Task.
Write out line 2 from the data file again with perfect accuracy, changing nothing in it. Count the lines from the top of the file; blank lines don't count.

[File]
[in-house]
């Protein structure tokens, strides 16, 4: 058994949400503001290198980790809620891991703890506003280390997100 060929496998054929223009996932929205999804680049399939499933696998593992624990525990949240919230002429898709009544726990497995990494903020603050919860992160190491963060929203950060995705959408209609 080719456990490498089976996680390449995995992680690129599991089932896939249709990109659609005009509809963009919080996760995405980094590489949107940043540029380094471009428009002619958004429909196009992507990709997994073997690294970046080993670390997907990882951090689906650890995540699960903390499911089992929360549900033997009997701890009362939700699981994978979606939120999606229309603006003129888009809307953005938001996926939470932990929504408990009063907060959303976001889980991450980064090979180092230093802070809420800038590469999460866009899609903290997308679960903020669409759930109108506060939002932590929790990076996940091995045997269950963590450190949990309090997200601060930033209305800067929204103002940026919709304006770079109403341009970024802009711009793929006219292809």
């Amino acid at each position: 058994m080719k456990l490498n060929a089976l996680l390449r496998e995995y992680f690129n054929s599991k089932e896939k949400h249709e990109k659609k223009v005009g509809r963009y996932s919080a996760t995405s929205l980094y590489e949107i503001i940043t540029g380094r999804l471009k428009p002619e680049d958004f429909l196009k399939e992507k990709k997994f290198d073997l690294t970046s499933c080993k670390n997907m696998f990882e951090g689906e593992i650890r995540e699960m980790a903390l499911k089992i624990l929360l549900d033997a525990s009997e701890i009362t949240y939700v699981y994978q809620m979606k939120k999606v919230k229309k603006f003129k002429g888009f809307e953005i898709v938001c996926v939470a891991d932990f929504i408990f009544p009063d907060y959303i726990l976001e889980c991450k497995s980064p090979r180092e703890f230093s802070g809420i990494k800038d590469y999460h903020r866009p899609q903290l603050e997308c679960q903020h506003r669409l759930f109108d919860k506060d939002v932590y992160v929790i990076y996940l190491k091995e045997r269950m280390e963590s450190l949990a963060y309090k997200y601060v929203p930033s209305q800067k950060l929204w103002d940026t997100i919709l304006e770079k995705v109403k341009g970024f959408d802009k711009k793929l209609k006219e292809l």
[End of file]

């Protein structure tokens, strides 16, 4: 058994949400503001290198980790809620891991703890506003280390997100 060929496998054929223009996932929205999804680049399939499933696998593992624990525990949240919230002429898709009544726990497995990494903020603050919860992160190491963060929203950060995705959408209609 080719456990490498089976996680390449995995992680690129599991089932896939249709990109659609005009509809963009919080996760995405980094590489949107940043540029380094471009428009002619958004429909196009992507990709997994073997690294970046080993670390997907990882951090689906650890995540699960903390499911089992929360549900033997009997701890009362939700699981994978979606939120999606229309603006003129888009809307953005938001996926939470932990929504408990009063907060959303976001889980991450980064090979180092230093802070809420800038590469999460866009899609903290997308679960903020669409759930109108506060939002932590929790990076996940091995045997269950963590450190949990309090997200601060930033209305800067929204103002940026919709304006770079109403341009970024802009711009793929006219292809």